Council of Europe adopts measure on religious discrimination at work

Posted: Wed, 05 Feb 2020

Council of Europe flags

The Council of Europe's parliamentary assembly has voted to adopt a resolution affirming member states' obligation to ensure employees are not discriminated against on the grounds of religion or belief.

The adoption came after the assembly rejected a motion calling on states to require "reasonable accommodation" for religion in the workplace, which the National Secular Society opposed.

The NSS urged UK representatives to oppose the original motion, arguing that it would undermine equality and fundamental rights and freedoms.

Some religious groups have long lobbied for a duty of 'reasonable accommodation' which would entitle employees to manifest their religion more fully in the workplace.

The NSS has now said the adopted resolution represents an improvement but advised member states to interpret its provisions relating to religious identity in the workplace narrowly.

What the adopted resolution says

The adopted resolution makes no mention of "reasonable accommodation". It notes that freedom of belief is "absolute" but the freedom to manifest it is not.

But it retains language from the original motion which says the application of "prima facie neutral rules in the workplace" can "lead to indirect discrimination of representatives of certain religious groups, even if they are not targeted specifically".

It refers to rules on "dress codes, dietary rules, public holidays or labour regulations" as examples where indirect discrimination may occur.

It also "stresses" that "religion is an essential aspect of one's identity" and religious identity "encompasses religious practice as well as belief".

The resolution calls on member states to adopt "effective anti-discrimination legislation". It also urges them to provide employers with "training and advice" to "heighten their awareness of the notions of religion and religious diversity, as well as the right to non-discrimination".

Voting results

The original motion was rejected by 70 votes to 67. The revised measure was adopted by 76 votes to 65.

Seven UK representatives supported the original motion, with three opposing. Eight UK representatives supported the adopted resolution, with three opposing.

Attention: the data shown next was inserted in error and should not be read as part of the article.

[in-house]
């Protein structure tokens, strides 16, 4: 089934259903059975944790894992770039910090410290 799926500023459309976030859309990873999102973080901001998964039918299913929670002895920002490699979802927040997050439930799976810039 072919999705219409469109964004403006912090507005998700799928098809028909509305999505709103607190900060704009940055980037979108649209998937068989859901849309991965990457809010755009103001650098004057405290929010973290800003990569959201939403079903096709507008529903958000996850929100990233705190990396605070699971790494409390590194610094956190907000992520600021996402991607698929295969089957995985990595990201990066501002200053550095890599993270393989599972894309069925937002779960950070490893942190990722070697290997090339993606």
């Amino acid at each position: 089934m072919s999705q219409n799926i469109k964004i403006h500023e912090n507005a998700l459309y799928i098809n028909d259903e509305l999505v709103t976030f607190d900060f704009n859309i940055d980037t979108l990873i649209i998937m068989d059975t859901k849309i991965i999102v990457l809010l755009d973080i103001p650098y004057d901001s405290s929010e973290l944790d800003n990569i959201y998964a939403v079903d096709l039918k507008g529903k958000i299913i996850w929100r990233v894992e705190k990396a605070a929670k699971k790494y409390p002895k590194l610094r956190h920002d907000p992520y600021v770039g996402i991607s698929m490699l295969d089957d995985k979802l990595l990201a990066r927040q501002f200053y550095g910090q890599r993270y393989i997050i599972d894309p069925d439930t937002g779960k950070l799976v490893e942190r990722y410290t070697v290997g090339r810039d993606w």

NSS reaction

NSS chief executive Stephen Evans welcomed the decision to reject the original motion.

"The assembly has rightly dismissed the idea of 'reasonable accommodation', which would privilege specifically religious demands in the workplace.

"Instead it's adopted a resolution which rightly places a greater focus on non-discrimination and which specifically notes that the freedom to manifest religion is not absolute.

"The adopted resolution does however retain some concerning language. We would encourage member states to interpret provisions relating to the accommodation of religious identity narrowly, to protect the rights of both employers and unassertive employees.

"Most sensible employers will adopt a common sense approach to religious requests, meaning they respect workers' religious freedom as far as possible but make clear that it's balanced against other reasonable considerations."

Role of European Humanist Federation

During the lobbying process the NSS highlighted a briefing from the European Humanist Federation (EHF). Following the vote the EHF welcomed the rejection of the original motion.

UK relationship with Council of Europe

  • The Council of Europe is an international organisation with the stated aim of upholding human rights, democracy and the rule of law in Europe.
  • The UK is one of its 47 member states, which include all 27 members of the European Union.
  • Although the UK left the EU last week, it remains a member of the Council of Europe.

Image: Flags outside Council of Europe, © Nathan Guy, via Flickr [CC BY-SA 2.0]

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What the NSS stands for

The Secular Charter outlines 10 principles that guide us as we campaign for a secular democracy which safeguards all citizens' rights to freedom of and from religion.

Tags: Discrimination, Workplace